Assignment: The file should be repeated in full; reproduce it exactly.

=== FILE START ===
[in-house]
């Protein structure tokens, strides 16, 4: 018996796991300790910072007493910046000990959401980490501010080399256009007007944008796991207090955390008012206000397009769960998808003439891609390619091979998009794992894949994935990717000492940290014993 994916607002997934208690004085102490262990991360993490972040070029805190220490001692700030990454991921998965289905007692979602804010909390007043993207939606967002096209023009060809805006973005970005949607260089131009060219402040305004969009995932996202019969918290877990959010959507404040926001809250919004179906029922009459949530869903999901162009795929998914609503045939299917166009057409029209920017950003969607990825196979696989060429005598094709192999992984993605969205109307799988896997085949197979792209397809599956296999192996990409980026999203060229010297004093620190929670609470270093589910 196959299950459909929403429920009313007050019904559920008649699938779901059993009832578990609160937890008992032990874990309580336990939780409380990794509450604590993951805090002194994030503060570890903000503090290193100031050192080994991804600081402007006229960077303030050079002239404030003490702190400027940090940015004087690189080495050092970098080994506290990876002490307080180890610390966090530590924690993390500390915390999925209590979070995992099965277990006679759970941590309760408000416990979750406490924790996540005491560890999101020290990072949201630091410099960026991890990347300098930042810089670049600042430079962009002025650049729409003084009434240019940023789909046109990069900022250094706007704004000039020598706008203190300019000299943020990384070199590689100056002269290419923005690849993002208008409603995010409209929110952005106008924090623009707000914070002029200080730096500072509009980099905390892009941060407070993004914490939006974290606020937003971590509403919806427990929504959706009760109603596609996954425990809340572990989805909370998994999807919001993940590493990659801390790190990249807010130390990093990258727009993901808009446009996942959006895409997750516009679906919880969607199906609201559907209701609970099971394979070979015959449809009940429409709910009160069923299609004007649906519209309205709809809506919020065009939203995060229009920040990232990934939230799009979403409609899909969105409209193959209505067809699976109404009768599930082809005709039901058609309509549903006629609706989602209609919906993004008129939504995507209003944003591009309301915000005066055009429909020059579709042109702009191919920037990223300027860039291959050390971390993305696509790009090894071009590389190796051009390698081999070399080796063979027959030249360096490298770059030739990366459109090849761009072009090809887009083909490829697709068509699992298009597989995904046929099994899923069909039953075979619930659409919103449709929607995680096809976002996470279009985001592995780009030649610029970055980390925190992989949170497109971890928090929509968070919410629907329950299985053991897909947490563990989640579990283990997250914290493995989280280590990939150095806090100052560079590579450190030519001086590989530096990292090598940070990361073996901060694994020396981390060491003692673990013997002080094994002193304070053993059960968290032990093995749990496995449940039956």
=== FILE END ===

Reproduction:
[in-house]
């Protein structure tokens, strides 16, 4: 018996796991300790910072007493910046000990959401980490501010080399256009007007944008796991207090955390008012206000397009769960998808003439891609390619091979998009794992894949994935990717000492940290014993 994916607002997934208690004085102490262990991360993490972040070029805190220490001692700030990454991921998965289905007692979602804010909390007043993207939606967002096209023009060809805006973005970005949607260089131009060219402040305004969009995932996202019969918290877990959010959507404040926001809250919004179906029922009459949530869903999901162009795929998914609503045939299917166009057409029209920017950003969607990825196979696989060429005598094709192999992984993605969205109307799988896997085949197979792209397809599956296999192996990409980026999203060229010297004093620190929670609470270093589910 196959299950459909929403429920009313007050019904559920008649699938779901059993009832578990609160937890008992032990874990309580336990939780409380990794509450604590993951805090002194994030503060570890903000503090290193100031050192080994991804600081402007006229960077303030050079002239404030003490702190400027940090940015004087690189080495050092970098080994506290990876002490307080180890610390966090530590924690993390500390915390999925209590979070995992099965277990006679759970941590309760408000416990979750406490924790996540005491560890999101020290990072949201630091410099960026991890990347300098930042810089670049600042430079962009002025650049729409003084009434240019940023789909046109990069900022250094706007704004000039020598706008203190300019000299943020990384070199590689100056002269290419923005690849993002208008409603995010409209929110952005106008924090623009707000914070002029200080730096500072509009980099905390892009941060407070993004914490939006974290606020937003971590509403919806427990929504959706009760109603596609996954425990809340572990989805909370998994999807919001993940590493990659801390790190990249807010130390990093990258727009993901808009446009996942959006895409997750516009679906919880969607199906609201559907209701609970099971394979070979015959449809009940429409709910009160069923299609004007649906519209309205709809809506919020065009939203995060229009920040990232990934939230799009979403409609899909969105409209193959209505067809699976109404009768599930082809005709039901058609309509549903006629609706989602209609919906993004008129939504995507209003944003591009309301915000005066055009429909020059579709042109702009191919920037990223300027860039291959050390971390993305696509790009090894071009590389190796051009390698081999070399080796063979027959030249360096490298770059030739990366459109090849761009072009090809887009083909490829697709068509699992298009597989995904046929099994899923069909039953075979619930659409919103449709929607995680096809976002996470279009985001592995780009030649610029970055980390925190992989949170497109971890928090929509968070919410629907329950299985053991897909947490563990989640579990283990997250914290493995989280280590990939150095806090100052560079590579450190030519001086590989530096990292090598940070990361073996901060694994020396981390060491003692673990013997002080094994002193304070053993059960968290032990093995749990496995449940039956």